Civil Liberties


Uncle Sam and Corporate Tech: Domestic Partners Raising Digital Big Brother

Norman SolomanBy Norman Soloman

A terrible formula has taken hold:
warfare state + corporate digital power = surveillance state.

"National security" agencies and major tech sectors have teamed up to make Big Brother a reality. "Of the estimated $80 billion the government will spend on intelligence this year, most is spent on private contractors," the New York Times noted. The synergy is great for war-crazed snoops in Washington and profit-crazed moguls in Silicon Valley, but poisonous for civil liberties and democracy.

Justice in California: Raising Victims' Voices

By Lizzie Buchen

Flipping through this year's proposed criminal justice legislation, it is hard to miss Crime Victims United (CVU), a seemingly-omnipresent victims' rights group that registers strong support for tough-on-crime legislation and adamant opposition to bills seeking to reform sentencing laws or reduce incarceration. Their stance is in line with the conventional wisdom that victims want vengeance and favor a punitive approach to criminal justice. But despite CVU's dominance in the media and in Sacramento, a new survey reveals that the group does not represent the majority of crime victims - who they are, what they need, or how they think about public safety.

Reshaping Education: New Opportunities for Teachers Unions

By Lisa Schiff

In the midst of a protracted assault on public education, teachers unions have in front of them a tremendous opportunity. The need for strong leadership asserting child-centric approaches to education has never been greater - teachers and their unions can seize this moment to break the mold of the traditional union and expand that organization's legitimate sphere of action to formally include the very structure and quality of students' learning experiences.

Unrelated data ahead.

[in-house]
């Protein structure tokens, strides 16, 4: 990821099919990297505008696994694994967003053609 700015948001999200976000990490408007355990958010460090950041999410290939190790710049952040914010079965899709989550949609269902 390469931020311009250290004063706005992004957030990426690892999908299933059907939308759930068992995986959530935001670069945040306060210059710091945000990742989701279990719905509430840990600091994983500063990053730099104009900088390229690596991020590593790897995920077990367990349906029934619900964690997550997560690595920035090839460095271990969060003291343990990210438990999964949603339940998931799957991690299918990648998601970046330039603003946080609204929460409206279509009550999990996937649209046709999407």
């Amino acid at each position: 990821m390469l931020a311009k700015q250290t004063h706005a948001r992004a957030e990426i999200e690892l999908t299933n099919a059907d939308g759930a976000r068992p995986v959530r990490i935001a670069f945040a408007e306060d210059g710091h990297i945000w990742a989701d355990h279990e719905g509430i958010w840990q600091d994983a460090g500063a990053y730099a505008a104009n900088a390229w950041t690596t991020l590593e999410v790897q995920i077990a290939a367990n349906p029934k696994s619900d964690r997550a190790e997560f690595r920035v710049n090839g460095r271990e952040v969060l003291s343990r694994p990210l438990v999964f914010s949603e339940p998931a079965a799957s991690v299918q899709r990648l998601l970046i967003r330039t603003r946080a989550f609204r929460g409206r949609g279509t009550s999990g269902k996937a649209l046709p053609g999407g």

The historic purpose of a union to protect and advocate for its members is no less relevant today than it was in years past, but within the world of public education that mission alone is insufficiently ambitious, both for teachers and their students. The conditions of work are critical, but the nature of that work is equally so.

Five New Reasons Not to Buy Matzah at Walmart

By Danny Feingold

If you're like me, right now you may be scrambling to stock up on all of your Passover essentials. So what if I told you that you could get 12 boxes of matzah - more than enough to cover the eight days and nights of breadless revelry - for just over $40 bucks?

Ah, but there's a catch: You'll have to buy this miracle matzah pak at Walmart. Moral dilemma? You bet.

Last year I provided a short list of reasons you might want to think twice about a Walmart matzah binge. I wish I could report that Walmart had cleaned up its act since then, but alas, the world's largest retailer has racked up a series of alleged corporate crimes and indiscretions that would make a pharaoh blush.

The Atrophied Conscience of Apartheid America

By Mark Naison

Little by little, we have created an apartheid nation, a place where a profound spatial and moral divisions separate the lives of the privileged and the unfortunate. The boundaries are not strictly racial - though those on the lower side of the divide are overwhelmingly people of color - nor are they marked by gates and walls and fences. Rather, they are enforced by a complex set of codes followed by law enforcement authorities who have acquired immense power to assure public safety since the imposition of the War on Drugs and the War on Terror, powers that have effectively prevented the poor from doing anything to prevent their marginalization, and which have given wealthy elites virtually immunity from threats to their well being coming either from political action, mass protest or street crime.